Joined: Mar 2012
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    Location: Vancouver

    jeremybrown New Member

    Thank you! That is really helpful information. The integrated electronics package is a couple years old(radar/depth etc) the individualized stuff is older, but still in place as a backup. Most of what I understand to be wearing or maintenence/upgrade stuff has been done in the last 4 years.
    Engine and winch overhauls in the last 2.

    I won't be ready for about 10 years for heading offshore. If I keep up on the basic maintenence end of things until then, would 50, 000$ be a reasonable budget for overhauling the more expensive equipment? That will be about the time I'd be looking at leaving the Co-op if nothing changes in my plans so I'd have a significant amount more funds available then for upgrading.(Co-op would refund me about 52, 000$ then if I leave permanently).

    What are the most expensive things in terms of overhauling?
    What should I check on them to get an idea of how soon they'll need it?
    Is there any preventative maintenance I can do to reduce that later cost?

    Still cheaper than buying a condo here, but the savings are a lot less, and I'll need to budget acccordingly.
  8. michael pierzga
    Joined: Dec 2008
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    Location: spain

    michael pierzga Senior Member

    Intended use dictates the service life of marine equipment and the suitability of any brokerage yacht.
    . If you are a coastal sailor, live aboard at the marina, you can fix, fiddle with old gear. If you expect to sail around the world you must depart in first class condition. The gear and boat will be in operation under stressful conditions 24 hours a day.

    A simple detail like worn rudder bearings will ruin your day at sea. Standing rigging over 6 years old is not suitable for ocean crossing. The list is long.

    Once on the road repairs are eye watering expensive and cramp your schedule
  9. Submarine Tom

    Submarine Tom Previous Member


    Don't shy away from a larger boat as your first.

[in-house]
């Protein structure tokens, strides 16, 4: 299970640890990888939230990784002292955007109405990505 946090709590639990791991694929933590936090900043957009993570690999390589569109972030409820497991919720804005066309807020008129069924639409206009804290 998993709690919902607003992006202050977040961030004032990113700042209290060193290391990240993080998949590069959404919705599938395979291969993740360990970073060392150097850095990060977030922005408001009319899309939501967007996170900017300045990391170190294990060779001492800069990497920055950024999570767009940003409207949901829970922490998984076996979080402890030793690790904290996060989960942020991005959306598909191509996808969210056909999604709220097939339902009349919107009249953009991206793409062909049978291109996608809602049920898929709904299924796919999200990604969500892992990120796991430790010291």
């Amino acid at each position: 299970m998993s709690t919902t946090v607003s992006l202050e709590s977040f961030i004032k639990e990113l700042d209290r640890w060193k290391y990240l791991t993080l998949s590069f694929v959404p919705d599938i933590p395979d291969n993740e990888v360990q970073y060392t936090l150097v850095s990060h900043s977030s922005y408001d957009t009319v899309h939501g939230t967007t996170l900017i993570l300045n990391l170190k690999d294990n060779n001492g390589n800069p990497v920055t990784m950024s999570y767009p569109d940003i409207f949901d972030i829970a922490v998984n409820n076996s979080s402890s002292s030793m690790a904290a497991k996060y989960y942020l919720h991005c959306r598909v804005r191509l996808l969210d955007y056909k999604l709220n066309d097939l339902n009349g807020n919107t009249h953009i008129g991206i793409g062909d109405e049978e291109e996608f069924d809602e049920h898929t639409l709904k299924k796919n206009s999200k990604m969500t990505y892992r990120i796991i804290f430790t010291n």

I know a couple of guys who were advised to buy big on their first and they've been really happy because they've been able to invest in their vessel knowing they wont be getting a bigger one down the road. A lot depends on what your future holds...

    Last edited: Mar 28, 2012
  10. jeremybrown
    Joined: Mar 2012
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    Location: Vancouver

    jeremybrown New Member

    Just figured I'd follow up to give the thread some closure. I ended up at the total opposite of what I was looking at. After learning a bit more and some good advice I started looking smaller. I was interested in quite a few different boats(CS 33s and a very nice 36T among others). I ended up even farther down from there, on a chance ad on craigslist looking way below my initial price range I found an Alberg 30 with all kinds of new stuff(according to the seller, everything from a brand new 2011 Yanmar to new sail he bought), a small less expensive boat to learn on and get my feet wet so to speak, as my dad wasn't too pleased with the idea of me getting into a bigger more expensive boat to start. Surveyed well, and I hired a very expensive surveyor from a well regarded company but unfortunately the boat didn't match the survey. :mad
    Learning a lot as I go. Landed a job out of it, so I'm gettinga taught as I work to work on my boat as well which is nice.

    Refit is ongoing, another month or two and another few thousand and I should be able to live aboard, maybe even take her for a sail!
    The next owner will be buying the boat I thought I was buying, as she's now got a completely brand new(and properly designed and installed) marine electrical system to replace the speaker wire, household wire and other crazy hack jobs, and will have the broken tabbing, de-laminated mast support beam sorted out properly in the next month.
    3000$ into electrical so far, lighting over the next few weeks as well I hope.
    Fiberglass probably another 2000$, then I can start repairing the butchered woodwork.

    Live and learn, but the advice to buy bigger and buy once(my original thoughts as well) was quite good IMO. Just maybe not as big as that discovery! If I was keeping the A30 longer the refit wouldn't be quite so painful as it would average out over the long term.
    I'll be living aboard with someone else, so the quarters are pretty cramped.
    For a solo liveaboard it would be pretty comfortable though.
  11. gonzo
    Joined: Aug 2002
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    gonzo Senior Member

    If the boat didn't match the survey, that is the surveyor missed major items, they are liable for your loss.

  12. PeterWatt
    Joined: Apr 2024
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    PeterWatt New Member

    Hi Jeremy,

    I'm wondering if the Discovery 47 that you were considering in 2012 was named Shamanta?